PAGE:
Let the battle of Britain commence. As the mighty Nectar behemoth lumbers up to the loyalty scheme launch pad, Air Miles has got in first with the Great Air Miles Giveaway, a pre-emptive strike backed by a £20m marketing campaign.
At a superficial level, this is a proxy war between the UK’s two largest supermarket chains. Sainsbury’s is the preeminent partner in the Nectar coalition, which also features BP, Barclaycard and Debenhams, with McDonald’s and Argos in the offing as further allies. Tesco, meanwhile, has “stolen” the Air Miles contract from Sainsbury’s, which adds piquancy to the forthcoming trial of strength. Just how valuable Air Miles was to Sainsbury’s may be judged by the revelation that like-for-like sales at the supermarket chain fell by one per cent after discontinuation of the incentive contract.
That fact alone might seem to give the lie to those who claim that loyalty schemes are now a busted flush. However, while it would be foolish to read the last rites, care should be taken in forecasting the health of the loyalty scheme market.
Consumers have definitely grown cynical. What they see are schemes that offer nugatory returns, in the form of discounts and prizes, after a great deal of arduous point collection. The process of redemption, moreover, is often clumsy and fraught with frustration.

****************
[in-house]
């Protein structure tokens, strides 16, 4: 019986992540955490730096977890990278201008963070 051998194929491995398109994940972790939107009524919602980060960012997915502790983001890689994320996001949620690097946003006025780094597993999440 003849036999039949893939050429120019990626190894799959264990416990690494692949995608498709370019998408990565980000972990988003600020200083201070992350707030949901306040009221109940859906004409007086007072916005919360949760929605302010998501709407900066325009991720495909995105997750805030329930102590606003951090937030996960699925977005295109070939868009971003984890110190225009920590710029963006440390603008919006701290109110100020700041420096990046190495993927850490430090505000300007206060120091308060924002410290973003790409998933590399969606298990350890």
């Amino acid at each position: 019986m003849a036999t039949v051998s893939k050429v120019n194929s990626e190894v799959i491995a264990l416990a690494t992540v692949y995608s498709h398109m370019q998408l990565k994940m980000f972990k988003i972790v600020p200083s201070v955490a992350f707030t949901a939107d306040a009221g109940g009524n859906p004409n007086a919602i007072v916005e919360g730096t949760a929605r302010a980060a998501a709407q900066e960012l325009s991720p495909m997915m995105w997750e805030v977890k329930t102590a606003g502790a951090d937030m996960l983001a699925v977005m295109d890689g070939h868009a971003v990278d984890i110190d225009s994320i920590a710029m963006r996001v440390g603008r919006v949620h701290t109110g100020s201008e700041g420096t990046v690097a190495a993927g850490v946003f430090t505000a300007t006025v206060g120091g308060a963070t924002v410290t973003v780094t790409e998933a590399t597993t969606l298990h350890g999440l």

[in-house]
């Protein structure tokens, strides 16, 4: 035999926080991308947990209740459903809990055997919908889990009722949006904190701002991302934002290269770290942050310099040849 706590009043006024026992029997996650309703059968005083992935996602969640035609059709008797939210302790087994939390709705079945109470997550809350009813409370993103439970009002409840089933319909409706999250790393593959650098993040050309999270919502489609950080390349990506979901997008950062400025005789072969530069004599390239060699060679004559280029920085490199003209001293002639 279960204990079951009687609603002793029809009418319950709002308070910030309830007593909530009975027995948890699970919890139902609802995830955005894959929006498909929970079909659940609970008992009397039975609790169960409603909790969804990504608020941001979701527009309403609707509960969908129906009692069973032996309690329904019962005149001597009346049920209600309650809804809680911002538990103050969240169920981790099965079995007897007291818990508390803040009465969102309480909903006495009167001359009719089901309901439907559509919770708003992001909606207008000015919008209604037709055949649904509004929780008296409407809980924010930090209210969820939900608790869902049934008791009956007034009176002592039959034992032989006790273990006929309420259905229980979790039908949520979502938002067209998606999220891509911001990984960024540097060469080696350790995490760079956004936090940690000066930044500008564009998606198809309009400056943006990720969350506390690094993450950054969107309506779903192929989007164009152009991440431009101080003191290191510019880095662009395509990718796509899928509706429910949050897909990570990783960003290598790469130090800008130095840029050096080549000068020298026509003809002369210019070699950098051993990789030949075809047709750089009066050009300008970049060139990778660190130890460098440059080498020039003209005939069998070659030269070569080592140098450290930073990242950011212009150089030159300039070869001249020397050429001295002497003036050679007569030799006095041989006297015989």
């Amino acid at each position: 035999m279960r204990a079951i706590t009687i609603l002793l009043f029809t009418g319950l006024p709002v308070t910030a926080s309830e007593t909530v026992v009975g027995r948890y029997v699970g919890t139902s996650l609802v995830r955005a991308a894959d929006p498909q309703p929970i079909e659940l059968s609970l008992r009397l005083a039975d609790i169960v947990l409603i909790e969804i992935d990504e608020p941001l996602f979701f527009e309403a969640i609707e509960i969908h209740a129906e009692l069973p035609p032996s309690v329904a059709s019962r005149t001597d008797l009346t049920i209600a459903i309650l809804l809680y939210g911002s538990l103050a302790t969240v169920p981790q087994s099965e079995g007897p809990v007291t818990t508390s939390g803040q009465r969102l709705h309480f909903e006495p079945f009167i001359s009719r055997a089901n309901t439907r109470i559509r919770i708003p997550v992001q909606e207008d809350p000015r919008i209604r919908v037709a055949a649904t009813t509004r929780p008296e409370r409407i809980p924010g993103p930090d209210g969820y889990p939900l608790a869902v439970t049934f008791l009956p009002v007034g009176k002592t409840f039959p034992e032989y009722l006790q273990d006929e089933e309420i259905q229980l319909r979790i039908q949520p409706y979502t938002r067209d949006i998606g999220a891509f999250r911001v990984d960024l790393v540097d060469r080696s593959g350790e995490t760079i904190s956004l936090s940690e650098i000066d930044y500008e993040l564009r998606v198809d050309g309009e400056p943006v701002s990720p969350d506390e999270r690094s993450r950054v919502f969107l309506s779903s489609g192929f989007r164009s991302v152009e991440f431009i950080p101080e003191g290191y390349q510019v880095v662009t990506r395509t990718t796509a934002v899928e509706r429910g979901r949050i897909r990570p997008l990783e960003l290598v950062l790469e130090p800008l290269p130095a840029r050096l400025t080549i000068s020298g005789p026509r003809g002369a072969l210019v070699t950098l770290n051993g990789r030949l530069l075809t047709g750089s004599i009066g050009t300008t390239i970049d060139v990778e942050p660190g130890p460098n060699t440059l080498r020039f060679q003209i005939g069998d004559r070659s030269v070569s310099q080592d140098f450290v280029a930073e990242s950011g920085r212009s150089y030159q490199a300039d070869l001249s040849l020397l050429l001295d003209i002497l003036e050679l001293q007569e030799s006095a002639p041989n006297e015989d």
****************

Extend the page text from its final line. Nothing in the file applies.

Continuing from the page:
Air Miles and Nectar, using very different models, have striven to find a solution to this problem. Air Miles – narrowly based in the leisure sector – attempts to take the consumer high ground by claiming to be highly aspirational. The aim of the Great Air Miles Giveaway is to demonstrate to consumers how quickly their point collection can lead to significant rewards. What happens when the high promotional exchange rate reverts to its standard rate remains to be seen.
Nectar, on other hand, has a mass-market approach, which relies upon the big-brand buying power of its coalition partners to deliver discounts on everyday products. The fact that they have spread their costs by operating through a specialist company (run by Keith Mills, founder of Air Miles – a further irony in this saga), means they should be able to pass extra benefits on to consumers.
The scale of Nectar’s ambitions – it hopes to have signed up about 12 million people within a year – as well as elements of its structure suggest a parallel with a scheme called Payback, which has performed well in Germany. Owing to the size and quality of its subscriber base, Payback has been able to provide its participating marketers with an extremely attractive three-dimensional consumer database.
And yet, as Alan Mitchell points out, there is a bigger issue. It’s not a question of whether Tesco or Sainsbury’s will come out top; or even whether Air Miles or Nectar has the better scheme. What matters in the longer term is consumer collaboration. The balance of benefits between company and consumer are asymmetrical. Sooner or later, consumers will wake up to this fact and attempt to drive a more aggressive bargain before parting with what is, after all, personal information.